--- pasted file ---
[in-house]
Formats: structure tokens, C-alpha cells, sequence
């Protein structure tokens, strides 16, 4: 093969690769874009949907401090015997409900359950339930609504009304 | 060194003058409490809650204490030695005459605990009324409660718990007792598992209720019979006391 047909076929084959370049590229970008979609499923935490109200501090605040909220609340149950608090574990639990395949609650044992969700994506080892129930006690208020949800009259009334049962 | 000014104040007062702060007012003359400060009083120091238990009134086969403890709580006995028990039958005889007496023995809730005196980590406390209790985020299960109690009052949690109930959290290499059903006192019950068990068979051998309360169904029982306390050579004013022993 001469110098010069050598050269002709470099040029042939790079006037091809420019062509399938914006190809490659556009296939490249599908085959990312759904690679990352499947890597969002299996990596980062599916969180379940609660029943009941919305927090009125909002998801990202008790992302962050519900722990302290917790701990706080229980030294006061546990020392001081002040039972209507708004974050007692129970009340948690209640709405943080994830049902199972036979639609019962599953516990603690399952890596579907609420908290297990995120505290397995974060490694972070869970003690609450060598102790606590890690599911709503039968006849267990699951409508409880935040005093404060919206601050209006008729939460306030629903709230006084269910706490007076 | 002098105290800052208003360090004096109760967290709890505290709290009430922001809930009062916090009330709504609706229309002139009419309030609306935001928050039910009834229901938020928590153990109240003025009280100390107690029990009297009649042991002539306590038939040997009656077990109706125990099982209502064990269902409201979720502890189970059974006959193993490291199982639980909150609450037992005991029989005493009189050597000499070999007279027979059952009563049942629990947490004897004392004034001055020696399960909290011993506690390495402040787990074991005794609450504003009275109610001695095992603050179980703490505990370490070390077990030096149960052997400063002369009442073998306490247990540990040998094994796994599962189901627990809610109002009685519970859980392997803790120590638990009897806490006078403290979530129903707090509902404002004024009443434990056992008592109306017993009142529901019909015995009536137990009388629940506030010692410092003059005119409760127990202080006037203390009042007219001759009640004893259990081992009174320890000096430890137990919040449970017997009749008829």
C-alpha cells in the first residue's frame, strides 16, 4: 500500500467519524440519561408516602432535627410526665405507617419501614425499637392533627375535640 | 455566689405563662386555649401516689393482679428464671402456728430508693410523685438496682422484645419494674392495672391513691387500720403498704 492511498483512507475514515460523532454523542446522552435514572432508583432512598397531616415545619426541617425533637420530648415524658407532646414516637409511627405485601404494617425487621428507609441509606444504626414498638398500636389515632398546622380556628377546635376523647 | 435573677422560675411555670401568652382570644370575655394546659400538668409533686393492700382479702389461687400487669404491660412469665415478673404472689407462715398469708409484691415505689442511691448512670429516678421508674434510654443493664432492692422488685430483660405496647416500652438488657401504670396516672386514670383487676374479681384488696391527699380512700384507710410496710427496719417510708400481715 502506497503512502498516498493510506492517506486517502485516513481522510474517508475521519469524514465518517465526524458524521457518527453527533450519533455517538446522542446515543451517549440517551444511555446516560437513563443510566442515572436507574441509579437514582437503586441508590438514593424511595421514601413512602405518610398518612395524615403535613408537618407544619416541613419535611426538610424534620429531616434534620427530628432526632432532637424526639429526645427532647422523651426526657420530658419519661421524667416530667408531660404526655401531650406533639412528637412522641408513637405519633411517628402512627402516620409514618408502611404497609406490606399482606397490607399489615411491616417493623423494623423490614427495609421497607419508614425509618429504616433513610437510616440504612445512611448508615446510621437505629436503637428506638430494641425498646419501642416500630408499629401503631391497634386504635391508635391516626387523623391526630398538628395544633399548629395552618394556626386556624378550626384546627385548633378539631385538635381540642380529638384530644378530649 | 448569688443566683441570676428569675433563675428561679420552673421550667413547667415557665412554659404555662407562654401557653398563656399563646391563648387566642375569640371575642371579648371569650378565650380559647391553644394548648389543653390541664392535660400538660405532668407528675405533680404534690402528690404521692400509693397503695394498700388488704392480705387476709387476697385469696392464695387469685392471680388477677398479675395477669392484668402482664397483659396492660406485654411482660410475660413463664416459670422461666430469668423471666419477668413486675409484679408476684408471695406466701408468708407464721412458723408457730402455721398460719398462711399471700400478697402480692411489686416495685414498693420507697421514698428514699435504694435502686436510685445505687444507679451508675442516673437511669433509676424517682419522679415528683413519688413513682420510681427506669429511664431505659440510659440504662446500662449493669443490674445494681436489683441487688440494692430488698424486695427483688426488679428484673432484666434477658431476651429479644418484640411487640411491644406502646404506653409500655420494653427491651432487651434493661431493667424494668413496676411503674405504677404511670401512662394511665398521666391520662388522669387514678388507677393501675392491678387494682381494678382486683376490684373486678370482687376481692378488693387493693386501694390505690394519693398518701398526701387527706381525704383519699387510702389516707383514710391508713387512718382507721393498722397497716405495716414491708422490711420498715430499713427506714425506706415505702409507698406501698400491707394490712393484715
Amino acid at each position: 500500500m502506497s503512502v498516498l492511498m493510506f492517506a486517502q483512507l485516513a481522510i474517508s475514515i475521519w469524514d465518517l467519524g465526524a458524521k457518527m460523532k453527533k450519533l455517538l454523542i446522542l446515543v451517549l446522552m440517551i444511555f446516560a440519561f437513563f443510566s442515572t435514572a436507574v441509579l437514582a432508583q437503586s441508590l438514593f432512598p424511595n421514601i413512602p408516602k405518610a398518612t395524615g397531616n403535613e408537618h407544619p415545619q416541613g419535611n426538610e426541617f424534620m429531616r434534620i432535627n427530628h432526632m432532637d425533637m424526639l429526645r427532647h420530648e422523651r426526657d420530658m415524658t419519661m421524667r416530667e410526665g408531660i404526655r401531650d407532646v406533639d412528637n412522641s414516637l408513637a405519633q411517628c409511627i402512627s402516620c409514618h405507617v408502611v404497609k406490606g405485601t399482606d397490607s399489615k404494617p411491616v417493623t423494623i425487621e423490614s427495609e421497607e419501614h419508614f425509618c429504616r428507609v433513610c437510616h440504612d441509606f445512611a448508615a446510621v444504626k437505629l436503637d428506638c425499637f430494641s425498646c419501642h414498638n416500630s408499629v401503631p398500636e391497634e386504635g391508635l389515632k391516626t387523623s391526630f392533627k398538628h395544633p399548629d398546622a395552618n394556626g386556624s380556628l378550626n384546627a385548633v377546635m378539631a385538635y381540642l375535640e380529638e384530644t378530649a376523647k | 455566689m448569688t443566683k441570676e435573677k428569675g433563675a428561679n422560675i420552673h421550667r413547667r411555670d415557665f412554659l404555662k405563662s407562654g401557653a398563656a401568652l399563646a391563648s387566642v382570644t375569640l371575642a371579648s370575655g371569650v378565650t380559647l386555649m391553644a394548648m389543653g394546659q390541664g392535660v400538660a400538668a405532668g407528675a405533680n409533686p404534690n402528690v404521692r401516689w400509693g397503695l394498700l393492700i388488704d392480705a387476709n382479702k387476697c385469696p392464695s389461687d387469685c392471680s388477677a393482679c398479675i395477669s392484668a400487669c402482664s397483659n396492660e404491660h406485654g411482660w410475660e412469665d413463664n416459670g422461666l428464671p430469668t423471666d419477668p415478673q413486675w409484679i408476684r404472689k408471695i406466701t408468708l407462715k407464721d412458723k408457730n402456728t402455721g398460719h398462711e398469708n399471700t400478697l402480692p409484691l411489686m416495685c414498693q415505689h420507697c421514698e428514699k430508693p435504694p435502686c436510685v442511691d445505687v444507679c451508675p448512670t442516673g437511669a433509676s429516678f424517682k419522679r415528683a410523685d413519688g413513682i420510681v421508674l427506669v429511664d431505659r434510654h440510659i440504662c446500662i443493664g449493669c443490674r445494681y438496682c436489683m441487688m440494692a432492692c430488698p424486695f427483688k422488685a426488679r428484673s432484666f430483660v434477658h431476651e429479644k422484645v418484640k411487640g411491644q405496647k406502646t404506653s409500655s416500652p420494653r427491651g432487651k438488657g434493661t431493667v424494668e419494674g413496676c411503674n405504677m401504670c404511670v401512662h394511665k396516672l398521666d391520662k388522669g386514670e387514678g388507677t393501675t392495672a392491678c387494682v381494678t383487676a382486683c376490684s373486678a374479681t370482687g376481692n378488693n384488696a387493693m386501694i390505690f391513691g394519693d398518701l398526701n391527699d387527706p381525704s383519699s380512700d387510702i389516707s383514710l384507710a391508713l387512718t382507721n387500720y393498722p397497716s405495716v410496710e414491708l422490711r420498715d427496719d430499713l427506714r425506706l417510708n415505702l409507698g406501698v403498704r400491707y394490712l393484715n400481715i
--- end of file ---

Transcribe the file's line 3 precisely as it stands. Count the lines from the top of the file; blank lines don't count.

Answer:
């Protein structure tokens, strides 16, 4: 093969690769874009949907401090015997409900359950339930609504009304 | 060194003058409490809650204490030695005459605990009324409660718990007792598992209720019979006391 047909076929084959370049590229970008979609499923935490109200501090605040909220609340149950608090574990639990395949609650044992969700994506080892129930006690208020949800009259009334049962 | 000014104040007062702060007012003359400060009083120091238990009134086969403890709580006995028990039958005889007496023995809730005196980590406390209790985020299960109690009052949690109930959290290499059903006192019950068990068979051998309360169904029982306390050579004013022993 001469110098010069050598050269002709470099040029042939790079006037091809420019062509399938914006190809490659556009296939490249599908085959990312759904690679990352499947890597969002299996990596980062599916969180379940609660029943009941919305927090009125909002998801990202008790992302962050519900722990302290917790701990706080229980030294006061546990020392001081002040039972209507708004974050007692129970009340948690209640709405943080994830049902199972036979639609019962599953516990603690399952890596579907609420908290297990995120505290397995974060490694972070869970003690609450060598102790606590890690599911709503039968006849267990699951409508409880935040005093404060919206601050209006008729939460306030629903709230006084269910706490007076 | 002098105290800052208003360090004096109760967290709890505290709290009430922001809930009062916090009330709504609706229309002139009419309030609306935001928050039910009834229901938020928590153990109240003025009280100390107690029990009297009649042991002539306590038939040997009656077990109706125990099982209502064990269902409201979720502890189970059974006959193993490291199982639980909150609450037992005991029989005493009189050597000499070999007279027979059952009563049942629990947490004897004392004034001055020696399960909290011993506690390495402040787990074991005794609450504003009275109610001695095992603050179980703490505990370490070390077990030096149960052997400063002369009442073998306490247990540990040998094994796994599962189901627990809610109002009685519970859980392997803790120590638990009897806490006078403290979530129903707090509902404002004024009443434990056992008592109306017993009142529901019909015995009536137990009388629940506030010692410092003059005119409760127990202080006037203390009042007219001759009640004893259990081992009174320890000096430890137990919040449970017997009749008829």